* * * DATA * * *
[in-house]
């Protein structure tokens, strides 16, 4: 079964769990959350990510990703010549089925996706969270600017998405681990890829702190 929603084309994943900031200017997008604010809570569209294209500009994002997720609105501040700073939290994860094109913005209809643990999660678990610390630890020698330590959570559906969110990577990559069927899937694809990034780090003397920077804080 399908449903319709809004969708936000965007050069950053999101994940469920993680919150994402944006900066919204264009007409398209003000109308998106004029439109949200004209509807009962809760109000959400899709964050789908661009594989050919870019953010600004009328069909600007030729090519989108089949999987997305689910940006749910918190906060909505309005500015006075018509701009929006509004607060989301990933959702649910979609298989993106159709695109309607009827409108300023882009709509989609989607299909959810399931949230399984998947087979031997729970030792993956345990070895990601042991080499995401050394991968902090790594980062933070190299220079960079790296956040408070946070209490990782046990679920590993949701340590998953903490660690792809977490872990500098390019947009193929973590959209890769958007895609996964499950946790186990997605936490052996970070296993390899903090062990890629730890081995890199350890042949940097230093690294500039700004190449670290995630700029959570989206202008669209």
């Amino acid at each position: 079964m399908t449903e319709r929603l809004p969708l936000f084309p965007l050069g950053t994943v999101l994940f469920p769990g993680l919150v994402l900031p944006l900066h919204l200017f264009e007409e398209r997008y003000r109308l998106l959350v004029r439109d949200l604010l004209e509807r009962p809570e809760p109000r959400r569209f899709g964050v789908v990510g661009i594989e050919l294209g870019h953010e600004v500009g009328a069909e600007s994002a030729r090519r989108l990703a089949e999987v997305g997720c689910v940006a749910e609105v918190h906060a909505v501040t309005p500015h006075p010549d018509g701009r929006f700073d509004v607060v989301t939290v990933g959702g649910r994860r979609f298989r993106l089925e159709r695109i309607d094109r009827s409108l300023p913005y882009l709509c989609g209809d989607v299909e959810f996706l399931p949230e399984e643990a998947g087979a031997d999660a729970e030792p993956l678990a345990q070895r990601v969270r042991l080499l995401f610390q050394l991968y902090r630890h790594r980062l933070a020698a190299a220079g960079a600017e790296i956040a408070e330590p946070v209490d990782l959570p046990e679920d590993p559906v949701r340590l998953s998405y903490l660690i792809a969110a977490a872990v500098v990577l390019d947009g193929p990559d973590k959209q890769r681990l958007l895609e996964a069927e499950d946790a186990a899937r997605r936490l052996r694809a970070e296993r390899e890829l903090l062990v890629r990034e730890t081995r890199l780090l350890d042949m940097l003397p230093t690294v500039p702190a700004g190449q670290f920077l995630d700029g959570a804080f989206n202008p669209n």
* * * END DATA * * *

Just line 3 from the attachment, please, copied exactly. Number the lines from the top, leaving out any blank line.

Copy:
């Amino acid at each position: 079964m399908t449903e319709r929603l809004p969708l936000f084309p965007l050069g950053t994943v999101l994940f469920p769990g993680l919150v994402l900031p944006l900066h919204l200017f264009e007409e398209r997008y003000r109308l998106l959350v004029r439109d949200l604010l004209e509807r009962p809570e809760p109000r959400r569209f899709g964050v789908v990510g661009i594989e050919l294209g870019h953010e600004v500009g009328a069909e600007s994002a030729r090519r989108l990703a089949e999987v997305g997720c689910v940006a749910e609105v918190h906060a909505v501040t309005p500015h006075p010549d018509g701009r929006f700073d509004v607060v989301t939290v990933g959702g649910r994860r979609f298989r993106l089925e159709r695109i309607d094109r009827s409108l300023p913005y882009l709509c989609g209809d989607v299909e959810f996706l399931p949230e399984e643990a998947g087979a031997d999660a729970e030792p993956l678990a345990q070895r990601v969270r042991l080499l995401f610390q050394l991968y902090r630890h790594r980062l933070a020698a190299a220079g960079a600017e790296i956040a408070e330590p946070v209490d990782l959570p046990e679920d590993p559906v949701r340590l998953s998405y903490l660690i792809a969110a977490a872990v500098v990577l390019d947009g193929p990559d973590k959209q890769r681990l958007l895609e996964a069927e499950d946790a186990a899937r997605r936490l052996r694809a970070e296993r390899e890829l903090l062990v890629r990034e730890t081995r890199l780090l350890d042949m940097l003397p230093t690294v500039p702190a700004g190449q670290f920077l995630d700029g959570a804080f989206n202008p669209n």